Uptick for organized commercial print

Rahul Print O Pack’s new Heidelberg press and CtP

VIAHarish Penumarthi
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Delhi-based Rahul Print O Pack was founded by Ajay Kumar Soni in 1998. Prior to this, Soni was a freelancer providing printing and packaging services to brand owners and consulting services to a number of convertors. Over the past two years, his company grew quickly and now owns a 24,000 square feet plant in Okhla Industrial Area in South Delhi. The company provides print and packaging to a host of clients across the publishing, commercial business and FMCG sectors.

Earlier, the company farmed out all its prepress and pressroom work to other printers. Rahul had its own dedicated postpress setup at Okhla but didn’t have the equipment to finish printed work itself. As its operations grew, the company started facing trouble in maintaining quality standards among its print suppliers.

“The operational costs were increasing owing to the increased wastage and cost involved in moving printed sheets from the vendor’s facility to our own. Hence, in order to attain efficiency and better quality in our operations we took the decision to invest in a brand new 4-color sheetfed offset Heidelberg CS 92 press and a Heidelberg Suprasetter A106 CtP,” says Rahul Print O Pack’s proprietor Soni. For prepress proofing, the company uses an Epson inkjet printer.

“The answer to why Heidelberg would be its build quality, productivity and the quick and responsive service provided by the company. Moreover, Heidelberg’s cost of ownership over the course of the machine’s lifetime is much lower as compared to the offerings from its rivals owing to greater peak productivity that leads to better unit economies (per sheet cost),” Soni says.

Overall, the company uses the Heidelberg CtP and the Epson proofer for prepress, the CS 92 press for printing, three Stahl folders, two nipping machines, one gloss lamination machine, two manual die-punching machines and one folder gluer and a Wellbound perfect book binder for finishing, converting and binding.

“The commercial printing industry has hit a rough patch lately and has been subject to subdued growth. This sector has witnessed a lot of consolidation resulting in obsolete, unorganized printing units being forced to shut down. However, printing units that have spent money on buying new machines remain abreast with the latest technologies and have been able to sustain and register a decent growth and this practice is likely to help printers in the future as well,” Soni adds. “As far as the demand, it is witnessing an uptick and this has been a modest year with some growth.”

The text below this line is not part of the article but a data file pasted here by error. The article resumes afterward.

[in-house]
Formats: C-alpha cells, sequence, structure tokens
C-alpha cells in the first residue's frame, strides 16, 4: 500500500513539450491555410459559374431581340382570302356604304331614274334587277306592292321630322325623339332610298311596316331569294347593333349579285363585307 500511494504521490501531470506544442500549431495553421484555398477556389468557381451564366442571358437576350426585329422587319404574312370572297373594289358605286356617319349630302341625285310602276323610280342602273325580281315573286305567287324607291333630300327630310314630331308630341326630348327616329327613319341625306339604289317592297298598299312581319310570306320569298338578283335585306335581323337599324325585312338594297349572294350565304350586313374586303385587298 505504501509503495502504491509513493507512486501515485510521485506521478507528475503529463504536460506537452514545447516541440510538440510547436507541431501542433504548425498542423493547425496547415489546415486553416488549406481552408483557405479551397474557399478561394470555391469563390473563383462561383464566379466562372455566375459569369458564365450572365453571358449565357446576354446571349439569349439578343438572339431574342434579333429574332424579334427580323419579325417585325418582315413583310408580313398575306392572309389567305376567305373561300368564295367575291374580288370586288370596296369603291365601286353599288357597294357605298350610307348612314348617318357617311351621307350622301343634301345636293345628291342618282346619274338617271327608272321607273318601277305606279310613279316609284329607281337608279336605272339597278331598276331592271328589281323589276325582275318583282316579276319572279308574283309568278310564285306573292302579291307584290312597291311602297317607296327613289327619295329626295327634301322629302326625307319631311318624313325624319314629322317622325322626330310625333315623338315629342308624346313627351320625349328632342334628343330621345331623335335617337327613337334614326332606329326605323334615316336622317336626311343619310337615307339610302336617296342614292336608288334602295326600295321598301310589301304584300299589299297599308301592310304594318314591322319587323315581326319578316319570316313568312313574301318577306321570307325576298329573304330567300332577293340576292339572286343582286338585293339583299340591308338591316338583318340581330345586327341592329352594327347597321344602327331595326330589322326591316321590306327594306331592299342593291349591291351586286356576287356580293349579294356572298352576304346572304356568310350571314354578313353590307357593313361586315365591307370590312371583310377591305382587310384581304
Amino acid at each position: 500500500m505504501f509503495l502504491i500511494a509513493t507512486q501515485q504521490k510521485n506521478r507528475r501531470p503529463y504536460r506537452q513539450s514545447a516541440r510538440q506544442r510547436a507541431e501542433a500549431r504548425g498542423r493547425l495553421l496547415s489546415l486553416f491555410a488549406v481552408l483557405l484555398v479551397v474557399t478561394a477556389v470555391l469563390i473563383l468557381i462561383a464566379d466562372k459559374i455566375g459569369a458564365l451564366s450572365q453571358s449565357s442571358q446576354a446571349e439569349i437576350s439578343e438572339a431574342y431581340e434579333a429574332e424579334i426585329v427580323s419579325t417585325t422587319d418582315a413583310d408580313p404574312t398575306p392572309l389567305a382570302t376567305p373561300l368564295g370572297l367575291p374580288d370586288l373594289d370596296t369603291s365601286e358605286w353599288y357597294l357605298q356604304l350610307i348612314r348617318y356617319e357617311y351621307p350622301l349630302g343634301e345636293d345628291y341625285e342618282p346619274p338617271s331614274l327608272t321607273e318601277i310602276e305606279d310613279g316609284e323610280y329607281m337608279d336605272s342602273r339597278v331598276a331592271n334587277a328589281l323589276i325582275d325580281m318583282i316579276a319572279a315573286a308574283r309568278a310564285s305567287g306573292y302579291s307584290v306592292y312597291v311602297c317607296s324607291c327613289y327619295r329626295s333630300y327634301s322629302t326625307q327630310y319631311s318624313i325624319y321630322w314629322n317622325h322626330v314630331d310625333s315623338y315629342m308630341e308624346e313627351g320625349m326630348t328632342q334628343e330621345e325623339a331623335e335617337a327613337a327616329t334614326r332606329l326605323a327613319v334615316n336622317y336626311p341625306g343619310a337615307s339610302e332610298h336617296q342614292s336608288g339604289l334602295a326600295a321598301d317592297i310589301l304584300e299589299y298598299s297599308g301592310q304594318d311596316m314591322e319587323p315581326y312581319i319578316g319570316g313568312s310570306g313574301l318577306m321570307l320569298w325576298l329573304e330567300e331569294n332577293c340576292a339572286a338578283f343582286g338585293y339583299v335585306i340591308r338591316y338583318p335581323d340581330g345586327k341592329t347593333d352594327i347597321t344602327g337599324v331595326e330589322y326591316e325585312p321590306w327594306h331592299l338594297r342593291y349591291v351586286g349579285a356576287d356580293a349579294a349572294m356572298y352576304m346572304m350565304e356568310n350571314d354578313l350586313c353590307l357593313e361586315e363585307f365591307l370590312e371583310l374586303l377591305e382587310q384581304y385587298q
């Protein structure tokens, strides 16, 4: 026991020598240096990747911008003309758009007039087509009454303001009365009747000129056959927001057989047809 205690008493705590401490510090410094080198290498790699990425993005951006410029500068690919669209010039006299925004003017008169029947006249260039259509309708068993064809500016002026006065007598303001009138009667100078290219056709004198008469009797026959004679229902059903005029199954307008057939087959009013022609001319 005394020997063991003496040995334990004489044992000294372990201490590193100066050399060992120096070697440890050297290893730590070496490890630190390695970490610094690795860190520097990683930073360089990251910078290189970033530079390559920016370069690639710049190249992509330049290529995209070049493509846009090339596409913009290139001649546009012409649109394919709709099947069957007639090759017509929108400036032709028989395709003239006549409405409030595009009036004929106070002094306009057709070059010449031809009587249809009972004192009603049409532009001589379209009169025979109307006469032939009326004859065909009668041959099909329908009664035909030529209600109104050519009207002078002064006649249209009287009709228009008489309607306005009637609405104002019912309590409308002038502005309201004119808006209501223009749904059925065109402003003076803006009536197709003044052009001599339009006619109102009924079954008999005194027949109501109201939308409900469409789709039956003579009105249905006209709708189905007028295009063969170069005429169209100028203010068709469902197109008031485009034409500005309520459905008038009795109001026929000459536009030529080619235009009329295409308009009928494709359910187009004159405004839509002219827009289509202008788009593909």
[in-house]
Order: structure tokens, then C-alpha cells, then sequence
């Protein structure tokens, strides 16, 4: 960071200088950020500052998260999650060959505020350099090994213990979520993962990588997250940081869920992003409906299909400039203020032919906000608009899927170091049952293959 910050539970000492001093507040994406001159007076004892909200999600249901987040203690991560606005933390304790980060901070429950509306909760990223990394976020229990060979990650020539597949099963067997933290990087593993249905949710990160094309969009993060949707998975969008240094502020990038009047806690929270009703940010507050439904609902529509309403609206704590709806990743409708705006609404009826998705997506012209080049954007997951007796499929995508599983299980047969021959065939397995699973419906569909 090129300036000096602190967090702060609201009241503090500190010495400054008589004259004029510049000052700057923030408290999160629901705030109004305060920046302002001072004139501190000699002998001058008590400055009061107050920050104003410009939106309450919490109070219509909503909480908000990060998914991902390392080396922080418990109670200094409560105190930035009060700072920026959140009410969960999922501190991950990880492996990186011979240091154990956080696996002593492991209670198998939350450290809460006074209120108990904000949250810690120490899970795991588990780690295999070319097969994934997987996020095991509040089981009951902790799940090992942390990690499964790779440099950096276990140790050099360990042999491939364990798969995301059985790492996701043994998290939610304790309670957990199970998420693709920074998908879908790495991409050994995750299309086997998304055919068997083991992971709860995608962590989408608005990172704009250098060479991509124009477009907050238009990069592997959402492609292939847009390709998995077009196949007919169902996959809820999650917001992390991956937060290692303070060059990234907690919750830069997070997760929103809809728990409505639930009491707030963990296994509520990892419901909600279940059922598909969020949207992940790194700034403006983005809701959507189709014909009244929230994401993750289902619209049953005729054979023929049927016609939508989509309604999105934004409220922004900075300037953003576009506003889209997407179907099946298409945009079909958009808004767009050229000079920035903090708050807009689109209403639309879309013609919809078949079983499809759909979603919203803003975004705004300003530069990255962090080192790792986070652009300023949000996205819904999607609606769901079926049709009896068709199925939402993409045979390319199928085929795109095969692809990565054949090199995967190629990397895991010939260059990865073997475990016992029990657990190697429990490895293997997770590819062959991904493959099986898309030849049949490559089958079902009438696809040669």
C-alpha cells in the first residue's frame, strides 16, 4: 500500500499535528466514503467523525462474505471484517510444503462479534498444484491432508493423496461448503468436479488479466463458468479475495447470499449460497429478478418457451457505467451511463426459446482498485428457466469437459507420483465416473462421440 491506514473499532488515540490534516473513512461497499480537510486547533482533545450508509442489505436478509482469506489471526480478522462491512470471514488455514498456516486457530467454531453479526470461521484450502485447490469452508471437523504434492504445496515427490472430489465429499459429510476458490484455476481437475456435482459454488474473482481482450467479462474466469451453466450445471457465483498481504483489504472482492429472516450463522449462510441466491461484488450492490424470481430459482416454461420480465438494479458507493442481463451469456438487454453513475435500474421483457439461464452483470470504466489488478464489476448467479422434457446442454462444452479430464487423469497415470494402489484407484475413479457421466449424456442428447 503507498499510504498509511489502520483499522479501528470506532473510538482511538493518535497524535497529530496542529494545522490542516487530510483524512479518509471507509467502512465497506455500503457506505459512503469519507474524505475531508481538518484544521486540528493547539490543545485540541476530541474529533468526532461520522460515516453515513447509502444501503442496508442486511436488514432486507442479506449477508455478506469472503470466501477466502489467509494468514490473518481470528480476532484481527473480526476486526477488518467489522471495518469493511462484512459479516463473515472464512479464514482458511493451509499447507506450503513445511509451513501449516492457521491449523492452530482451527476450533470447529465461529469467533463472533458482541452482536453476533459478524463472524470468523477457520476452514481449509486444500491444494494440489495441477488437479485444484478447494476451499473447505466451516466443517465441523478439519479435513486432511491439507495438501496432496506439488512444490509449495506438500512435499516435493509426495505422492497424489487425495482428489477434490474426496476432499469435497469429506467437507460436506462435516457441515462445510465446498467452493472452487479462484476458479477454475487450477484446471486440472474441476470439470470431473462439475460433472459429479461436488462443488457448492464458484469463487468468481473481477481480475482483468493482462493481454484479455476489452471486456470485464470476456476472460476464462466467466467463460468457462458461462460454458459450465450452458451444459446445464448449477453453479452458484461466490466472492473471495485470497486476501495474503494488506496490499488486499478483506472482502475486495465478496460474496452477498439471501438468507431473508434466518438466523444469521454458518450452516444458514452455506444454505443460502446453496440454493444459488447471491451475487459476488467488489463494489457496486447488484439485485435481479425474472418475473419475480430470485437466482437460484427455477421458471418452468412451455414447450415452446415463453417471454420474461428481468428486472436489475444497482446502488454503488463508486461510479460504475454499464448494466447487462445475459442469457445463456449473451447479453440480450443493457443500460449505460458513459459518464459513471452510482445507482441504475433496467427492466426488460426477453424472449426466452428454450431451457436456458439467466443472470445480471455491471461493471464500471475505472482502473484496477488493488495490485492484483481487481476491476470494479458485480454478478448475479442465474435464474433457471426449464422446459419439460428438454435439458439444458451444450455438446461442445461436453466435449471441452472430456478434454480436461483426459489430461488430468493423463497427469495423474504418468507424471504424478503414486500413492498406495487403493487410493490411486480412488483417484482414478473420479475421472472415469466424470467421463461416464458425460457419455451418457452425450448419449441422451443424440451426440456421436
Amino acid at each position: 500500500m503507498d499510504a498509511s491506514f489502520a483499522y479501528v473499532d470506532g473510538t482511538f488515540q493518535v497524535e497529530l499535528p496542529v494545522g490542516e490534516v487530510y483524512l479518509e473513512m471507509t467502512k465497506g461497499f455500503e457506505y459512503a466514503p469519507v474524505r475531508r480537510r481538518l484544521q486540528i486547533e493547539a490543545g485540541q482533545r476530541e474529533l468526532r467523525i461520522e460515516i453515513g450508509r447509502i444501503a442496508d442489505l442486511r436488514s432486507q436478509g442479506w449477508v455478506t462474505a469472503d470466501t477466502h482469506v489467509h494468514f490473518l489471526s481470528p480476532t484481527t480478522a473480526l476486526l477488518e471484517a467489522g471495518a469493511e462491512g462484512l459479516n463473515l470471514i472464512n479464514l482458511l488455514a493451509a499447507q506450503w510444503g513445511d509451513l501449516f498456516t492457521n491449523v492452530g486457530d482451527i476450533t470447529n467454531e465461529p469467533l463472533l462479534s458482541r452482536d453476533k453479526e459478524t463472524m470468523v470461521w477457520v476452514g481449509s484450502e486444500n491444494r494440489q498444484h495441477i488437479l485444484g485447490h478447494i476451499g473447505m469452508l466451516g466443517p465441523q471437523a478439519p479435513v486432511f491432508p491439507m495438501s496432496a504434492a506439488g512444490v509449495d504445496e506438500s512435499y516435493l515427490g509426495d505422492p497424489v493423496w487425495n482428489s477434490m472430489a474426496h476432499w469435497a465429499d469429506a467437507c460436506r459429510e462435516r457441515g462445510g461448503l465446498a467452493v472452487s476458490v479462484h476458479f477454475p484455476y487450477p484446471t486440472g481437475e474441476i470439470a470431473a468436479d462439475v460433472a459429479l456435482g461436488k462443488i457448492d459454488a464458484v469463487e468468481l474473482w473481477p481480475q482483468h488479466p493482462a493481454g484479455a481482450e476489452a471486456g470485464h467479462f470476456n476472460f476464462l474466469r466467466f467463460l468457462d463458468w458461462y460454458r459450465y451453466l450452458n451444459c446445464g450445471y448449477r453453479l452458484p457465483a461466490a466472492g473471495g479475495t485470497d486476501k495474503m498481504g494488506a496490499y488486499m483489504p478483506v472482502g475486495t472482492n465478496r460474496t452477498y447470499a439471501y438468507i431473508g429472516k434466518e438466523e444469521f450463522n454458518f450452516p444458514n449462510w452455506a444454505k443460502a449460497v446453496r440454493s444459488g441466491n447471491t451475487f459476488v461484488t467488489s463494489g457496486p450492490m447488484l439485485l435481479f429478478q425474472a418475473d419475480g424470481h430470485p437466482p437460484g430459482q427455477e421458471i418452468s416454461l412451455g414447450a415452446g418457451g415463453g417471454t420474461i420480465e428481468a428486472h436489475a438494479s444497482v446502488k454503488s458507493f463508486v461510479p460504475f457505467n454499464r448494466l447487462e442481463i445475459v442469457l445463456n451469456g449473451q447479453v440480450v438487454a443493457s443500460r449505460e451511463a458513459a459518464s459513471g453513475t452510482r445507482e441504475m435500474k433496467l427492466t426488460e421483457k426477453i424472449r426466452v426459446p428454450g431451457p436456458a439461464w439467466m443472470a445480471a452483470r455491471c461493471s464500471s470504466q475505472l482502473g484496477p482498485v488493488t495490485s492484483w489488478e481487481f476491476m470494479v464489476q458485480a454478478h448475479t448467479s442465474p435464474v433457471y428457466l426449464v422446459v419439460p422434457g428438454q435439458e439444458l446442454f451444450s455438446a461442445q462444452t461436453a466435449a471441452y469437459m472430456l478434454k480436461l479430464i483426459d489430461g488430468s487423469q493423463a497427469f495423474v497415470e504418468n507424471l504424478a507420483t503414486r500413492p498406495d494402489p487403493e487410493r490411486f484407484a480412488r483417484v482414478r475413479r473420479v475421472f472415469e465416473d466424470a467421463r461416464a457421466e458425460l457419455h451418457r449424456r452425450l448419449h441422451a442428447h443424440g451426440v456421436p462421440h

Rahul Print O Pack engages in commercial printing work such as the printing of books, brochures, pamphlets, catalogs, danglers, and magazines. Apart from commercial printing, the company produces monocartons and corrugated cartons. “Packaging had always been in our radar. We were keen on investing in a dedicated packaging unit. Packaging, as one may see it, is reaping huge dividends and is growing like never before. We had predicted this growth years ago and had invested in a folder gluer and a couple of manual die-punching machines. Over the years, we have gained a decent customer base and the business is turning out to be profitable,” Soni shares.

The next focus for Rahul Print O Pack will be to invest in brand new packaging converting equipment. At the same time, Soni doesn’t deny the possibility (or even temptation) of investing in another brand new 4-color Heidelberg in the near future. He says, “We have been able to run the new press at optimum productivity thus far and are meeting our customers’ demands successfully. However, this doesn’t rule out the possibility of investing in yet another press. We may add another machine in a year or so and when we do, we’re more than likely to replicate this investment.”

“It is always better to have more than one press from the same manufacturer. With an increase in demand, it will be easier to service our customers with two presses. It would help us achieve better turnaround times and the cost of consumables could also come down. Redundancy would also help us ensure on-time deliveries as a job could always be shifted to the other machine in the case of a breakdown,” Soni concludes. u

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